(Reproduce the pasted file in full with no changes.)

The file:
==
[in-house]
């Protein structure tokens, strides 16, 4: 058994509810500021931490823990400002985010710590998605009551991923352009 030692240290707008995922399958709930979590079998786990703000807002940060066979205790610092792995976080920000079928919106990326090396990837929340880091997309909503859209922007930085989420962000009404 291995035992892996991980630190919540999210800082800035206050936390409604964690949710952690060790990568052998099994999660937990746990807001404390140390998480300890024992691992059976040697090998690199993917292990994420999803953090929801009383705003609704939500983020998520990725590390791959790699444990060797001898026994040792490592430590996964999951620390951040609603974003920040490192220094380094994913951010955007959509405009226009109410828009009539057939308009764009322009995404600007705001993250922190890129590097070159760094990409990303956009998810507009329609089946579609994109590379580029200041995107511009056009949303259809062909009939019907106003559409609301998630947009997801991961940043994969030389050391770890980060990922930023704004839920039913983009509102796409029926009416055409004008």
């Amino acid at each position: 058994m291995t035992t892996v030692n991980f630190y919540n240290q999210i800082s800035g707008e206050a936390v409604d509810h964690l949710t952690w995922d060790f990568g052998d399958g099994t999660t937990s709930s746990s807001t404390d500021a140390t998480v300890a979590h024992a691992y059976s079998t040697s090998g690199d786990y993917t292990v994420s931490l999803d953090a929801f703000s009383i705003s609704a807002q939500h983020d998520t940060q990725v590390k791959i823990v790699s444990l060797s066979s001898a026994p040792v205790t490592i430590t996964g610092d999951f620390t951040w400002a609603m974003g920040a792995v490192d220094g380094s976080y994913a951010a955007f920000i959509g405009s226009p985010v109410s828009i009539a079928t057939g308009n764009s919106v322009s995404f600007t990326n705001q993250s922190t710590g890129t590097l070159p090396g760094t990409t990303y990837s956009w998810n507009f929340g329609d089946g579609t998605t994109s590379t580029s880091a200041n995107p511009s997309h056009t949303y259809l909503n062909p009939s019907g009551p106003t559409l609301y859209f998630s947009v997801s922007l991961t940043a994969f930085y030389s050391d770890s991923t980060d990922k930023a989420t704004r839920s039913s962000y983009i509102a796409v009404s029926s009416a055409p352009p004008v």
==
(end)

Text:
[in-house]
């Protein structure tokens, strides 16, 4: 058994509810500021931490823990400002985010710590998605009551991923352009 030692240290707008995922399958709930979590079998786990703000807002940060066979205790610092792995976080920000079928919106990326090396990837929340880091997309909503859209922007930085989420962000009404 291995035992892996991980630190919540999210800082800035206050936390409604964690949710952690060790990568052998099994999660937990746990807001404390140390998480300890024992691992059976040697090998690199993917292990994420999803953090929801009383705003609704939500983020998520990725590390791959790699444990060797001898026994040792490592430590996964999951620390951040609603974003920040490192220094380094994913951010955007959509405009226009109410828009009539057939308009764009322009995404600007705001993250922190890129590097070159760094990409990303956009998810507009329609089946579609994109590379580029200041995107511009056009949303259809062909009939019907106003559409609301998630947009997801991961940043994969030389050391770890980060990922930023704004839920039913983009509102796409029926009416055409004008």
């Amino acid at each position: 058994m291995t035992t892996v030692n991980f630190y919540n240290q999210i800082s800035g707008e206050a936390v409604d509810h964690l949710t952690w995922d060790f990568g052998d399958g099994t999660t937990s709930s746990s807001t404390d500021a140390t998480v300890a979590h024992a691992y059976s079998t040697s090998g690199d786990y993917t292990v994420s931490l999803d953090a929801f703000s009383i705003s609704a807002q939500h983020d998520t940060q990725v590390k791959i823990v790699s444990l060797s066979s001898a026994p040792v205790t490592i430590t996964g610092d999951f620390t951040w400002a609603m974003g920040a792995v490192d220094g380094s976080y994913a951010a955007f920000i959509g405009s226009p985010v109410s828009i009539a079928t057939g308009n764009s919106v322009s995404f600007t990326n705001q993250s922190t710590g890129t590097l070159p090396g760094t990409t990303y990837s956009w998810n507009f929340g329609d089946g579609t998605t994109s590379t580029s880091a200041n995107p511009s997309h056009t949303y259809l909503n062909p009939s019907g009551p106003t559409l609301y859209f998630s947009v997801s922007l991961t940043a994969f930085y030389s050391d770890s991923t980060d990922k930023a989420t704004r839920s039913s962000y983009i509102a796409v009404s029926s009416a055409p352009p004008v």